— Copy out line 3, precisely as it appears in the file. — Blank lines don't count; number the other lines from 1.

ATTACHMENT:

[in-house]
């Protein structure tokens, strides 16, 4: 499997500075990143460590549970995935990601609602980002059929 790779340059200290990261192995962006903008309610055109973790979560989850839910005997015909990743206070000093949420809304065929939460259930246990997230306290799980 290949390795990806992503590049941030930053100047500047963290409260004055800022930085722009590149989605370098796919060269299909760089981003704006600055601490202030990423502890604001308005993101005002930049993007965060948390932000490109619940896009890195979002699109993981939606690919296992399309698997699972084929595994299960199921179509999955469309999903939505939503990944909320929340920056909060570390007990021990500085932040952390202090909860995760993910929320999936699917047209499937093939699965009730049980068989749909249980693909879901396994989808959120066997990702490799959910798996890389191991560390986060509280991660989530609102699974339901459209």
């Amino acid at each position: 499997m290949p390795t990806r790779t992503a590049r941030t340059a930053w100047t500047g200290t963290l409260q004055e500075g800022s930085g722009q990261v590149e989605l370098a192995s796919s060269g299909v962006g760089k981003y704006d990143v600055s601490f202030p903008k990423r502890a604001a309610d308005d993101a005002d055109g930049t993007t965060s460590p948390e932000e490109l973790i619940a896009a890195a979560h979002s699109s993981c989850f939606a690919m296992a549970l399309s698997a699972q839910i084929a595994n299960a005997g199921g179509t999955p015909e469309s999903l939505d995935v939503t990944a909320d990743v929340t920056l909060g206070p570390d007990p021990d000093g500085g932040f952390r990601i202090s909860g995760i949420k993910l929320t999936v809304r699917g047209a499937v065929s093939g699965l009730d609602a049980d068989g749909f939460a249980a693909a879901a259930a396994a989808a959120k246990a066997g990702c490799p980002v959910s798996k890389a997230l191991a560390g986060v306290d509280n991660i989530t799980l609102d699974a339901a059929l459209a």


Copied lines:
């Amino acid at each position: 499997m290949p390795t990806r790779t992503a590049r941030t340059a930053w100047t500047g200290t963290l409260q004055e500075g800022s930085g722009q990261v590149e989605l370098a192995s796919s060269g299909v962006g760089k981003y704006d990143v600055s601490f202030p903008k990423r502890a604001a309610d308005d993101a005002d055109g930049t993007t965060s460590p948390e932000e490109l973790i619940a896009a890195a979560h979002s699109s993981c989850f939606a690919m296992a549970l399309s698997a699972q839910i084929a595994n299960a005997g199921g179509t999955p015909e469309s999903l939505d995935v939503t990944a909320d990743v929340t920056l909060g206070p570390d007990p021990d000093g500085g932040f952390r990601i202090s909860g995760i949420k993910l929320t999936v809304r699917g047209a499937v065929s093939g699965l009730d609602a049980d068989g749909f939460a249980a693909a879901a259930a396994a989808a959120k246990a066997g990702c490799p980002v959910s798996k890389a997230l191991a560390g986060v306290d509280n991660i989530t799980l609102d699974a339901a059929l459209a």